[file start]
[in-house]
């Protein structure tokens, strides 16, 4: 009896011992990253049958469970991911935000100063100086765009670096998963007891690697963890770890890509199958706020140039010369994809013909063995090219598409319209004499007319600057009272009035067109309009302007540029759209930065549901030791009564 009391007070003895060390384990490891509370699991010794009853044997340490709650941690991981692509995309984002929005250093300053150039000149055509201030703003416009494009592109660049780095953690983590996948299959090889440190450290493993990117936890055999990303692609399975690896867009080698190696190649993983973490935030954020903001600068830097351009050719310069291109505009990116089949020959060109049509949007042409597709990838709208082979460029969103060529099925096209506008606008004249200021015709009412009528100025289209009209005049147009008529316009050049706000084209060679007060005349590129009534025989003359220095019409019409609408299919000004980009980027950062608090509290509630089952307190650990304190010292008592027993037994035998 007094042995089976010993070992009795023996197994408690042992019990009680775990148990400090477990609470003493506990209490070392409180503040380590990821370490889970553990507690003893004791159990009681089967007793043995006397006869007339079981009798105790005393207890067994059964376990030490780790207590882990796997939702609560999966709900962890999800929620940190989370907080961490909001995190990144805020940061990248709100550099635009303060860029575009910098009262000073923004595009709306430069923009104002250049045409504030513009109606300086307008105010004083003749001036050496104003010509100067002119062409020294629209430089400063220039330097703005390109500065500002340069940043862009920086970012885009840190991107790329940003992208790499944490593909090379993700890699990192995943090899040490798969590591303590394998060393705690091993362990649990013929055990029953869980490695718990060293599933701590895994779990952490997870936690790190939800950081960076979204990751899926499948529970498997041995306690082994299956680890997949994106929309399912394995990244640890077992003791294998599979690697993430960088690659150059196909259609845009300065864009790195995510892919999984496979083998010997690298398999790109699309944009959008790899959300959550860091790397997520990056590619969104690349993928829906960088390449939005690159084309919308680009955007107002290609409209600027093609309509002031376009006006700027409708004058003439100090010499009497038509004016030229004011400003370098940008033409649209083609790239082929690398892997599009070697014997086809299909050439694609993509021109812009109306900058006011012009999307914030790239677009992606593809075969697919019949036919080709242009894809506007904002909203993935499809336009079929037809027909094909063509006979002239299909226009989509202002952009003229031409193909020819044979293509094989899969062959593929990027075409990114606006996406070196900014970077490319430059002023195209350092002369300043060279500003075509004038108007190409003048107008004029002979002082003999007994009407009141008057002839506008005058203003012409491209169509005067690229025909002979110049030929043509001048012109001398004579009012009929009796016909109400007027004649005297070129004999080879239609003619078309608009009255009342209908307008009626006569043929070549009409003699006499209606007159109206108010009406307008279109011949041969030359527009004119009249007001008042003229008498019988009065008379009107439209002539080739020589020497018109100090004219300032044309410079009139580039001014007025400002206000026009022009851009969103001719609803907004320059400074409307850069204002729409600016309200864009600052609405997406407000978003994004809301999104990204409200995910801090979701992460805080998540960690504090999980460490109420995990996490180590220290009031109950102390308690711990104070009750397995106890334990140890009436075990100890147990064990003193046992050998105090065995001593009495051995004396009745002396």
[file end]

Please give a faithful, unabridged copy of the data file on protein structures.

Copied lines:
[in-house]
């Protein structure tokens, strides 16, 4: 009896011992990253049958469970991911935000100063100086765009670096998963007891690697963890770890890509199958706020140039010369994809013909063995090219598409319209004499007319600057009272009035067109309009302007540029759209930065549901030791009564 009391007070003895060390384990490891509370699991010794009853044997340490709650941690991981692509995309984002929005250093300053150039000149055509201030703003416009494009592109660049780095953690983590996948299959090889440190450290493993990117936890055999990303692609399975690896867009080698190696190649993983973490935030954020903001600068830097351009050719310069291109505009990116089949020959060109049509949007042409597709990838709208082979460029969103060529099925096209506008606008004249200021015709009412009528100025289209009209005049147009008529316009050049706000084209060679007060005349590129009534025989003359220095019409019409609408299919000004980009980027950062608090509290509630089952307190650990304190010292008592027993037994035998 007094042995089976010993070992009795023996197994408690042992019990009680775990148990400090477990609470003493506990209490070392409180503040380590990821370490889970553990507690003893004791159990009681089967007793043995006397006869007339079981009798105790005393207890067994059964376990030490780790207590882990796997939702609560999966709900962890999800929620940190989370907080961490909001995190990144805020940061990248709100550099635009303060860029575009910098009262000073923004595009709306430069923009104002250049045409504030513009109606300086307008105010004083003749001036050496104003010509100067002119062409020294629209430089400063220039330097703005390109500065500002340069940043862009920086970012885009840190991107790329940003992208790499944490593909090379993700890699990192995943090899040490798969590591303590394998060393705690091993362990649990013929055990029953869980490695718990060293599933701590895994779990952490997870936690790190939800950081960076979204990751899926499948529970498997041995306690082994299956680890997949994106929309399912394995990244640890077992003791294998599979690697993430960088690659150059196909259609845009300065864009790195995510892919999984496979083998010997690298398999790109699309944009959008790899959300959550860091790397997520990056590619969104690349993928829906960088390449939005690159084309919308680009955007107002290609409209600027093609309509002031376009006006700027409708004058003439100090010499009497038509004016030229004011400003370098940008033409649209083609790239082929690398892997599009070697014997086809299909050439694609993509021109812009109306900058006011012009999307914030790239677009992606593809075969697919019949036919080709242009894809506007904002909203993935499809336009079929037809027909094909063509006979002239299909226009989509202002952009003229031409193909020819044979293509094989899969062959593929990027075409990114606006996406070196900014970077490319430059002023195209350092002369300043060279500003075509004038108007190409003048107008004029002979002082003999007994009407009141008057002839506008005058203003012409491209169509005067690229025909002979110049030929043509001048012109001398004579009012009929009796016909109400007027004649005297070129004999080879239609003619078309608009009255009342209908307008009626006569043929070549009409003699006499209606007159109206108010009406307008279109011949041969030359527009004119009249007001008042003229008498019988009065008379009107439209002539080739020589020497018109100090004219300032044309410079009139580039001014007025400002206000026009022009851009969103001719609803907004320059400074409307850069204002729409600016309200864009600052609405997406407000978003994004809301999104990204409200995910801090979701992460805080998540960690504090999980460490109420995990996490180590220290009031109950102390308690711990104070009750397995106890334990140890009436075990100890147990064990003193046992050998105090065995001593009495051995004396009745002396």